So this is what a weekend without football is like. Funny, I tried to forget.
Sunday was particularly challenging for me. It’s the only one on the calendar without some variety of televised football, baseball or auto racing.
Can’t even play Sunday morning point guard and overanalyze all eight high school basketball tournament games that I watched the previous day. That’s next week.
I’m the poster boy for seasonal affective disorder. My mind is racing in a million different directions. OK, maybe only three or four. And you, my faithful and tolerant audience, get to read the map.
•It happens every winter. Colleagues and close friends find out I’m assigned to the high school cheerleading championships. And the jokes begin.
The comments cover the continuum from dated to stereotyped to sexist to creepy. Through it all, there is an unspoken assertion, and some even verbalize it, that cheering isn’t a “sport.”
I can’t believe we’re still having this argument in 2014. Like so many debates that drag on from bygone eras, however, one side often speaks out of ignorance more than the abundance of its heart.
Cheering absolutely is a sport. It requires a mix of cardiovascular capacity, physical strength, endurance, balance, timing and hand-eye coordination that frankly put most team endeavors to shame.
There is a certain element that will never see cheerleading as anything more than girls dutifully standing on the sidelines and hollering rah-rah on behalf of a boys’ basketball, football or hockey team. I’ve taken to simply feeling sorry for those people.
Other people mask their discrimination more cleverly. “I just don’t like a sport that’s subjective,” they say. “I hate anything that’s decided by judges. Give me a scoreboard.”
Sooooo, help me out, here. Judges are less legitimate assessors of skill and adherence to the rules than the ones who wear striped shirts in stick-and-ball games … how?
It’s a sport, one that isn’t going away and one that our tri-county schools perform with style and grace. Congratulations to Lewiston on its Class A East title, Mountain Valley on its MVC champonship, and Lisbon for earning runner-up honors at the Class C state meet.
•To paraphrase Harry Doyle, Bob Uecker’s unforgettable broadcasting alter ego: “One Olympian? That’s all we got? One doggone Olympian?”
Having lived all my life in a state in which we all freeze off various parts of our anatomy for eight months of the year, it’s hard for me to comprehend that Maine boasts but a single participant in the Sochi Olympics.
And while the red-blooded guy in me can see the beauty in any sport that simultaneously incorporates skis and guns, it’s hard for me to get fired up when our sole representative is finishing 61st in the biathlon, and when I could get almost to New York City in the time it would take me to drive to his hometown in the other direction.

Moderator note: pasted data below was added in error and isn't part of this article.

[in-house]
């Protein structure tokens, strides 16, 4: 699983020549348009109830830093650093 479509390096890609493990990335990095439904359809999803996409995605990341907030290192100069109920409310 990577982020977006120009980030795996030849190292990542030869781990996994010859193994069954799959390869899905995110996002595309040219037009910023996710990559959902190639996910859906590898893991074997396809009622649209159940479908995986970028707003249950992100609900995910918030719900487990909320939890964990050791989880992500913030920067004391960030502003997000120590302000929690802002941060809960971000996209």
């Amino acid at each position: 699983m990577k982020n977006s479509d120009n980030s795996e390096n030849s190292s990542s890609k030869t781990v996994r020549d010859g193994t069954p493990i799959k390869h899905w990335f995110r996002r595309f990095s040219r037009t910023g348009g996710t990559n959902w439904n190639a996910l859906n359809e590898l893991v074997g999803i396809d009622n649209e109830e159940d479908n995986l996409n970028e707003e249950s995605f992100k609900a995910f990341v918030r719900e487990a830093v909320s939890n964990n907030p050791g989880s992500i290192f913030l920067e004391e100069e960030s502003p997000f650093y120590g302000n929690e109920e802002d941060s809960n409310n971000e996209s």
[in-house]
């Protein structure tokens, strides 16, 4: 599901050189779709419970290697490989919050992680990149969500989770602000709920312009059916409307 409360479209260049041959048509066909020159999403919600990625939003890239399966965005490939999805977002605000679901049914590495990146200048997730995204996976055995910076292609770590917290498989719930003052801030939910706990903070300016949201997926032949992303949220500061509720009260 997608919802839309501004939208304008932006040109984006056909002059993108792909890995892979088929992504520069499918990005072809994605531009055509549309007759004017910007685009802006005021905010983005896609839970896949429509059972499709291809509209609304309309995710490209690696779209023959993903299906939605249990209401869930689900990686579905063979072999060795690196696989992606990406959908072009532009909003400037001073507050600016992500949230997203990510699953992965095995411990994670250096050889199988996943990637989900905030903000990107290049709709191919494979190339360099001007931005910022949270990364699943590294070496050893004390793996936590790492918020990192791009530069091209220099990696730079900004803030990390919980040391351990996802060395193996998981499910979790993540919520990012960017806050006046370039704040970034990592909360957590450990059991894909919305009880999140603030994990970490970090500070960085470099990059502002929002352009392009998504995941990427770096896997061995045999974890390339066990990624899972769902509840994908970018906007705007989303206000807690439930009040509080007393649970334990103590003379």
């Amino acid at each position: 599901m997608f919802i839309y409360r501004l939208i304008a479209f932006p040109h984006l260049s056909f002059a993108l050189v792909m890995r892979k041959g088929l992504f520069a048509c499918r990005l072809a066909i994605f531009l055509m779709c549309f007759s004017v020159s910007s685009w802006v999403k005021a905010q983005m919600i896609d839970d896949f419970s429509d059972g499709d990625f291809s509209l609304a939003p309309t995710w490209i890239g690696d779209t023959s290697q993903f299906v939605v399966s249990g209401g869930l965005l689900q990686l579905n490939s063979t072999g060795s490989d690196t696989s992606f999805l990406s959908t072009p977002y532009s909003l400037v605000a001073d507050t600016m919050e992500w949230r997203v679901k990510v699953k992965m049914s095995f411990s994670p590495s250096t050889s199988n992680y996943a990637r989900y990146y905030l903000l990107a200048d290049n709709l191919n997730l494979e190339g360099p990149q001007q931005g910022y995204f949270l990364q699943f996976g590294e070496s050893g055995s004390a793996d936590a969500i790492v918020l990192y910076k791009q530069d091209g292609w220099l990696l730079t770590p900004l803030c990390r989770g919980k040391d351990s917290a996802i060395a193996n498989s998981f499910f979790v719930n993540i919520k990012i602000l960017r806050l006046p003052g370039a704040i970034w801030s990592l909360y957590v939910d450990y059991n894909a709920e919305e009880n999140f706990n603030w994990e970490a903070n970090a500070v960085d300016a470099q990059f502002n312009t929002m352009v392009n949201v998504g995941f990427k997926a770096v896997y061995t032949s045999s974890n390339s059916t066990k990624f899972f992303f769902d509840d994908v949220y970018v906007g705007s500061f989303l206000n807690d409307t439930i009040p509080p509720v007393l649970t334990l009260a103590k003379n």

Yes, the Winter Games only happen every four years, and getting there is all about timing. Seth Wescott’s knee injury happened at the worst possible time. He and Julia Clukey have done us proud in the past. And young skiers flock to Carrabassett Valley Academy in hopes of becoming the next Wescott, Bode Miller or Kirsten Clark.
I just don’t understand why there aren’t more Winter Olympic prospects from a cold-weather hotbed with so many natural resources.
Our poverty relative to the rest of the world? Too many other traditional American sports to distract us? Too much time and energy involved in such a longshot at success?
Probably a little bit of everything.
•Elsewhere in this section is the breaking news that one of our most enduring high school football coaches, Jim Aylward, is leaving one of the region’s traditionally powerful programs (Mountain Valley) for another (Mt. Blue).
It’s big stuff, even for a fall sport in the dead of winter. That’s what happens when you’ve won 200 games and four state championships and are a bonafide movie star.
Despite everything Aylward has accomplished in his football life, people being the self-absorbed jerks we are, there are bound to be detractors on both sides of the equation.
I hope and pray that the good people of Rumford and Mexico will recognize what Aylward has done for that community and give him their blessing. After a quarter-century of excellence, he owes nobody. He is not bailing out during hard times, or any other such sour-grapes accusations that may surface. He is doing the right thing personally and professionally.
Likewise, I’m sure a few reluctant souls in Farmington will wonder why, after 42 years, RSU 9 looked outide the walls of its own schools for a football coach. Please stop. When you have the chance to hire one of the best, you do it. The end.
•Those big trucks are loading up and leaving Boston as we speak. Pitchers and catchers are about to report.
Tell me how life could be better, and I’ll tell you, politely, that you’re out of your mind.
The world champion Boston Red Sox didn’t win the hot stove pennant. But seriously, when is the last time they did? 2004?
Instead, they acquired a handful of guys who, if they stay healthy and evolve into their roles, will reap rewards far greater than the risk of bringing them on board.
Sounds a lot like 2013 to me.
Play ball. Please. My Sunday afternoon sanity demands it.
Kalle Oakes is a staff columnist. His email is firstname.lastname@example.org. Follow him on Twitter @Oaksie72.